Wednesday, June 10, 2015

Initial Thoughts on Google Cardboard and the Coming VR Revolution

At first everyone laughs. It's a small cardboard box, you put your phone in, then hold up to your eyes and look around. It does seem a little strange at first. But every time I hand it to someone to try for themselves, their first word is always, "whooooa!" And they get it. It's the future, and it's not far away.

While Google's side project currently feels more parlor trick than essential piece of home entertainment, later this year YouTube will be able to display 360 degree video for virtual reality viewers. And the bigger players in the VR business (HTC Vive, Sony Morpheus, Oculus Rift, Microsoft HoloLens, Samsung Gear VR to name a few) are producing high end headsets for gaming and 3D stereoscopic video consumption. All of this may take a while to catch on, and the technology will likely need to mature (in order to lessen motion sickness), but the first wave is coming later this year. That doesn't necessarily mean we're on the verge of a new virtual way of living akin to Ready Player One's Oasis, but as another means of storytelling and escapism, the possibilities are too exciting to ignore.

The significance of Google's cardboard initiative is the price, affordable VR for the masses. When the high end models hit the market later on this year they'll be starting around $200 (and going up significantly from there), the unit I bought was around $15, and it's available now. Granted, such an affordable version lacked the ability to adjust focal length, but for the price that's forgivable.

I tested the model, "I am Cardboard" and while the lenses required some cleaning (and could use a bit more still) from lint and small bits of cardboard causing a grainy look, it's easy enough to clean out. The lack of adjustable focal length does make it so I have a hard time focusing now and then (which leads to headaches after a while), but again for $15 I wasn't expecting anything fancy (there are higher quality models available as well). Otherwise the cardboard feels sturdy enough even if Google admits cardboard viewers are not meant for long term use, but then again they're very affordable. I should also mention the fact that the included instructions for folding the viewer into shape are utterly useless. I had to look up a video on YouTube to help make sense out of it, but the new model Google previewed at i/o should be much easier as the steps to assemble the device have dropped from 11 to 3. The app selection to use with cardboard is a very mixed bag at the moment, but many of the apps and videos (most of which are free I might add) make it well worth the price of admission.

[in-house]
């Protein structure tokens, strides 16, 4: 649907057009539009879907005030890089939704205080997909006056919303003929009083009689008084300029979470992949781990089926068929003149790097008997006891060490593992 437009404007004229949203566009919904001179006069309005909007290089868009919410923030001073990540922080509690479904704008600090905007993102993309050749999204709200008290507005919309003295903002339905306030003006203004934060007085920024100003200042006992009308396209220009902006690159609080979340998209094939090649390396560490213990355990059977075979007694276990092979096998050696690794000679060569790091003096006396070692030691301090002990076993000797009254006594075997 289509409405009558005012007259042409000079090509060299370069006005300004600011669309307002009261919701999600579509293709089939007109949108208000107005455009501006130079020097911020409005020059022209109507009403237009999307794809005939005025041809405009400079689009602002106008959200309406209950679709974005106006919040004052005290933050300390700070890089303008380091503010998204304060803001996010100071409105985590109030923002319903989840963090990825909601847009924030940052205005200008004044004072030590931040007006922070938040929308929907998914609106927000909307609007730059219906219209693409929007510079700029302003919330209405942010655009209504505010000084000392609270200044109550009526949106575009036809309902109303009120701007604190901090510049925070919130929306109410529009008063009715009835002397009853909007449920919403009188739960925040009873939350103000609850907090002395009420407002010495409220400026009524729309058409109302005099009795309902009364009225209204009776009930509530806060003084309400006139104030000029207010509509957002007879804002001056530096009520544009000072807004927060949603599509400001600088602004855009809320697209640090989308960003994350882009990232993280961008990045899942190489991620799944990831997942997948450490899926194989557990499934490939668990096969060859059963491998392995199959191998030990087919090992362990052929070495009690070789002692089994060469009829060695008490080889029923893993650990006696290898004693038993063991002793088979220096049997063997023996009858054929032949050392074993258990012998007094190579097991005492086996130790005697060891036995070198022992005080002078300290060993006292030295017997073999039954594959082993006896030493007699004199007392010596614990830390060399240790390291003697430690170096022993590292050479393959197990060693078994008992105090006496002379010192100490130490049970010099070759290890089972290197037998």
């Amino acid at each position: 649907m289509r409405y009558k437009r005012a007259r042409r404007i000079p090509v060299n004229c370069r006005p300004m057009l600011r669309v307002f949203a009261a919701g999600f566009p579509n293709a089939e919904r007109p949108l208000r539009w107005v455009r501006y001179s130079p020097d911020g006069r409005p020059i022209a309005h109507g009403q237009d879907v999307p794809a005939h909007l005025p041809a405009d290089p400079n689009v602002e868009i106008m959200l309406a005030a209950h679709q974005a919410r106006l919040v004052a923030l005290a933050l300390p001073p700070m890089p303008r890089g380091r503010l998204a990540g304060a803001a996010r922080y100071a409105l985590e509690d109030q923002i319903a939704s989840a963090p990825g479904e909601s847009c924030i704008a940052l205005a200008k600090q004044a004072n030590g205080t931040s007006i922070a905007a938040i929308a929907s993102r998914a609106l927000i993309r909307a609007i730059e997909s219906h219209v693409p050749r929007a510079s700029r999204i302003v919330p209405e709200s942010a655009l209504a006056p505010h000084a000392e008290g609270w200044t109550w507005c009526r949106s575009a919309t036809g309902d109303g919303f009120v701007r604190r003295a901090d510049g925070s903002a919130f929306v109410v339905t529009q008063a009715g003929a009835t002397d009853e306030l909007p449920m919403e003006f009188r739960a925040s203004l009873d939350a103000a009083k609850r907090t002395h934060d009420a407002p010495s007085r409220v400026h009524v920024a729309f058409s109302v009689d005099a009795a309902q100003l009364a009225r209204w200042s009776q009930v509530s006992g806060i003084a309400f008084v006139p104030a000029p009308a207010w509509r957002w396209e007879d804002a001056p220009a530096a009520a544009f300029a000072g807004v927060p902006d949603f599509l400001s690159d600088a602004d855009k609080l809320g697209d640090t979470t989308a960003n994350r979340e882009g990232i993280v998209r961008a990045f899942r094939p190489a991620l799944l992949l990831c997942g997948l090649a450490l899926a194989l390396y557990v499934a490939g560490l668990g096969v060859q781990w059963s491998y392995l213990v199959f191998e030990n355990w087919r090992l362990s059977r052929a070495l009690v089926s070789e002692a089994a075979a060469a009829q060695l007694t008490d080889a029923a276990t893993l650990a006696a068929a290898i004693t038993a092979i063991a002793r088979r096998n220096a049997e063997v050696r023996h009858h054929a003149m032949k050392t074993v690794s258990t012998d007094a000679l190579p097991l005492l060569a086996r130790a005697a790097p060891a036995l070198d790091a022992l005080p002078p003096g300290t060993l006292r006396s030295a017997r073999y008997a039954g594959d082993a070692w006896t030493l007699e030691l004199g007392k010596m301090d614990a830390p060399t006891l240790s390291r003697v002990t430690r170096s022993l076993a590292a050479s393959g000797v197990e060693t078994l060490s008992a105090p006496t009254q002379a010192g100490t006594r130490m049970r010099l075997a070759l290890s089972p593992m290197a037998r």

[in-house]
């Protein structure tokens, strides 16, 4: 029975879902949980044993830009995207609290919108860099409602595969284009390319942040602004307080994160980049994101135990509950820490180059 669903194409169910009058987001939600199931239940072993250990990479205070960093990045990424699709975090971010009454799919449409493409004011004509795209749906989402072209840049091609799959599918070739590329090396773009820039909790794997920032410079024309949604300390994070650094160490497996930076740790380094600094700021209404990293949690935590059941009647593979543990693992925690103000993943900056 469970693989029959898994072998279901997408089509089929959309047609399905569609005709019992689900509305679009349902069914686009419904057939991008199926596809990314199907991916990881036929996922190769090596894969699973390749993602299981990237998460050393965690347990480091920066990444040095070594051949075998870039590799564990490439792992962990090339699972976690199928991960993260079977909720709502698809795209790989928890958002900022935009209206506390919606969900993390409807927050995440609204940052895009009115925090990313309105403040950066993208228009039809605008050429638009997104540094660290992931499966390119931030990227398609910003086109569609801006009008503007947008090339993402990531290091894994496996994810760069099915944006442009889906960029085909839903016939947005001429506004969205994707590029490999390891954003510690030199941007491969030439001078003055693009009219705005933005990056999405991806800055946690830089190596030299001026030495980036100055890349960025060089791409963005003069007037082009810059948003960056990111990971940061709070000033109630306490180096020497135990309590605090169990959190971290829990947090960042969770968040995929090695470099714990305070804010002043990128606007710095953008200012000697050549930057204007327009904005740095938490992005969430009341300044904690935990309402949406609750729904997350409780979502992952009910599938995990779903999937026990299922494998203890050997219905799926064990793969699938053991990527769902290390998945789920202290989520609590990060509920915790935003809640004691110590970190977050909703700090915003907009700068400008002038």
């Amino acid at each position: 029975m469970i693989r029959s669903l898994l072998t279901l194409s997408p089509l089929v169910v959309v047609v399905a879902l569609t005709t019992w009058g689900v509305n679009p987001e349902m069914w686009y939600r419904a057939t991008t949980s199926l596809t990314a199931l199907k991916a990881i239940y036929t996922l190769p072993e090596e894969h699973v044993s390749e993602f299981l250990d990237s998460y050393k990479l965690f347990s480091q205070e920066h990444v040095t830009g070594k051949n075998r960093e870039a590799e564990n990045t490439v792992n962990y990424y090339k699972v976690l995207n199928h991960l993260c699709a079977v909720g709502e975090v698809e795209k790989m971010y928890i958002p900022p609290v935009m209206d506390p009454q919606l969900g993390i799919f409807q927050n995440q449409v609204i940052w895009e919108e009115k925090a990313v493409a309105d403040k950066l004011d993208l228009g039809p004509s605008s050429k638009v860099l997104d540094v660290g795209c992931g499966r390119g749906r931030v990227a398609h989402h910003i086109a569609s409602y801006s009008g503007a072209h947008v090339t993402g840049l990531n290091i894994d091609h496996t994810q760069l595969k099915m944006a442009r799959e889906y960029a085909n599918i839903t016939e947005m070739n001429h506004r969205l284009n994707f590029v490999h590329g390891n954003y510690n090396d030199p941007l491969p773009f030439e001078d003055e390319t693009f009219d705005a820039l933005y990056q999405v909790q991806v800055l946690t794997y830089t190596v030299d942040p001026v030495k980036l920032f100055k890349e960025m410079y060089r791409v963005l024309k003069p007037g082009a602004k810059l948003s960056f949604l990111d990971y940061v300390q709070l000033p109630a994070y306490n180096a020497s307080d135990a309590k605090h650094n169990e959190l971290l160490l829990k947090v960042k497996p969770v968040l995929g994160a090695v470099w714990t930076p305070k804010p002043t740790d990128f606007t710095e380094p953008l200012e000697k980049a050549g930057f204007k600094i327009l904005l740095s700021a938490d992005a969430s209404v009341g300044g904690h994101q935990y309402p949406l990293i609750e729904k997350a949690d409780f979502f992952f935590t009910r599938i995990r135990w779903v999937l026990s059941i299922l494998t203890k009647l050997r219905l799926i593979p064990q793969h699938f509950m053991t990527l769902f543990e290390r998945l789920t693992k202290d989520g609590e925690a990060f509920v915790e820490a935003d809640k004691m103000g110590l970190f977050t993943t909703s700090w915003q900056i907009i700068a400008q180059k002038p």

Aside from watching 3D and/or 360 degree videos and pictures, the most practical use might just be in the classroom. At Google i/o this year, Google showed their new classroom experience they're calling "Expeditions," where all students (and the teacher) can have synchronized virtual fieldtrips, taking kids to places they could otherwise never go. After seeing this, I was immediately sad that I was forced to look at text books and videos on tube TVs at schools I attended. Nevertheless, these low cost VR headsets are a great solution for schools. As such, one of the best demos available in the cardboard app is a virtual tour of the Palace of Versailles, in which a guide gives a tour of a few of the rooms therein. It's convincing proof of the practicality of VR for schools.

For photographers and YouTubers, currently you can take 360 degree "Photospheres" with the Google Camera app on your Android smartphone and share/view them on Google+ (there are even a few communities in which people around the world share them (like this one), but viewing them in the cardboard viewer makes you feel like you're there. YouTube currently has some 360 degree videos you can view (and click and drag around) like this one, but this summer they're set to release "Jump" which will be a means of sharing stereoscopic VR video on YouTube for viewing with cardboard and other headsets. Certainly the expense of the rigs required to shoot such videos (not to mention the tech behind stitching it all together) is likely too expensive for the common YouTuber. As such, I hesitate to say it's the next big thing in any social network's arsenal, but I am interested to see what can and will be done with it.

Inevitably this leads me to wonder what filmmakers will do with the platform, and the future of home video. How long will it take for brave, tech enthusiast filmmakers (of which there are many) to bring Omnimax like experiences to our mobile phones? Focus Features has released an "Insidious VR" app to accompany "Insidious Chapter 3" (just released in theaters), and Adult Swim has a trippy VR app they're calling "Brainload," and Google themselves have an animation in their Spotlight Stories app (formerly Motorola Spotlight Stories) by Pixar's Jan Pinkava (who has worked on films such as "Ratatouille" and "Toy Story 2").

And these are just the beginning. They're examples of what's to come, and I can't wait to see where filmmakers go with the technology. YouTube Jump is sure to make for unique experiences as well. VR will be a revolution for home entertainment not limited to gaming. We will be able to experience movies and documentaries in ways never before possible. That's something to get excited about.